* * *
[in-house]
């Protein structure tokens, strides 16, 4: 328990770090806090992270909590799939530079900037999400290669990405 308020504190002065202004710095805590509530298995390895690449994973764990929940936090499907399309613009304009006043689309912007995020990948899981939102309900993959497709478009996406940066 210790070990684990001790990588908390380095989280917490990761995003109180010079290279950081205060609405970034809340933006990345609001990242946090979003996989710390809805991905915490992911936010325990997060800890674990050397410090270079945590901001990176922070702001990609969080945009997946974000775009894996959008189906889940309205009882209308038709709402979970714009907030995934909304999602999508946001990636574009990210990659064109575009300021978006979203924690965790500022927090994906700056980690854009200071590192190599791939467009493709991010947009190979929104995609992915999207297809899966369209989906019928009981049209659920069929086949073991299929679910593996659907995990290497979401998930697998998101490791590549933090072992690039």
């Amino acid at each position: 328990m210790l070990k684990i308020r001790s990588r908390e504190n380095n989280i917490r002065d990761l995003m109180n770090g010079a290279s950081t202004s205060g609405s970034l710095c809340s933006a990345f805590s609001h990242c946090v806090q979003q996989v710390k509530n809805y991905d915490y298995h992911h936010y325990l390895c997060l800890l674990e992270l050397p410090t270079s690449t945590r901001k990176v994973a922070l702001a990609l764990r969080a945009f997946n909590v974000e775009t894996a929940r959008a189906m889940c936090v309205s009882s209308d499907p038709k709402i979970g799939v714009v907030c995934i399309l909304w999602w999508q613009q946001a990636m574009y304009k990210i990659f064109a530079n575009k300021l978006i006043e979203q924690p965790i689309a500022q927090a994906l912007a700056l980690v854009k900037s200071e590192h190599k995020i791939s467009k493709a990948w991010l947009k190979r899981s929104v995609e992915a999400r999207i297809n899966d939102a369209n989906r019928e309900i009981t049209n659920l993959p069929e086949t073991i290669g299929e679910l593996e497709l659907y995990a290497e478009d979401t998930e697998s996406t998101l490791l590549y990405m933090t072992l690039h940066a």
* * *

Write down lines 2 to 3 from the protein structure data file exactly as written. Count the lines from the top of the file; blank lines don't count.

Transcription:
């Protein structure tokens, strides 16, 4: 328990770090806090992270909590799939530079900037999400290669990405 308020504190002065202004710095805590509530298995390895690449994973764990929940936090499907399309613009304009006043689309912007995020990948899981939102309900993959497709478009996406940066 210790070990684990001790990588908390380095989280917490990761995003109180010079290279950081205060609405970034809340933006990345609001990242946090979003996989710390809805991905915490992911936010325990997060800890674990050397410090270079945590901001990176922070702001990609969080945009997946974000775009894996959008189906889940309205009882209308038709709402979970714009907030995934909304999602999508946001990636574009990210990659064109575009300021978006979203924690965790500022927090994906700056980690854009200071590192190599791939467009493709991010947009190979929104995609992915999207297809899966369209989906019928009981049209659920069929086949073991299929679910593996659907995990290497979401998930697998998101490791590549933090072992690039």
């Amino acid at each position: 328990m210790l070990k684990i308020r001790s990588r908390e504190n380095n989280i917490r002065d990761l995003m109180n770090g010079a290279s950081t202004s205060g609405s970034l710095c809340s933006a990345f805590s609001h990242c946090v806090q979003q996989v710390k509530n809805y991905d915490y298995h992911h936010y325990l390895c997060l800890l674990e992270l050397p410090t270079s690449t945590r901001k990176v994973a922070l702001a990609l764990r969080a945009f997946n909590v974000e775009t894996a929940r959008a189906m889940c936090v309205s009882s209308d499907p038709k709402i979970g799939v714009v907030c995934i399309l909304w999602w999508q613009q946001a990636m574009y304009k990210i990659f064109a530079n575009k300021l978006i006043e979203q924690p965790i689309a500022q927090a994906l912007a700056l980690v854009k900037s200071e590192h190599k995020i791939s467009k493709a990948w991010l947009k190979r899981s929104v995609e992915a999400r999207i297809n899966d939102a369209n989906r019928e309900i009981t049209n659920l993959p069929e086949t073991i290669g299929e679910l593996e497709l659907y995990a290497e478009d979401t998930e697998s996406t998101l490791l590549y990405m933090t072992l690039h940066a």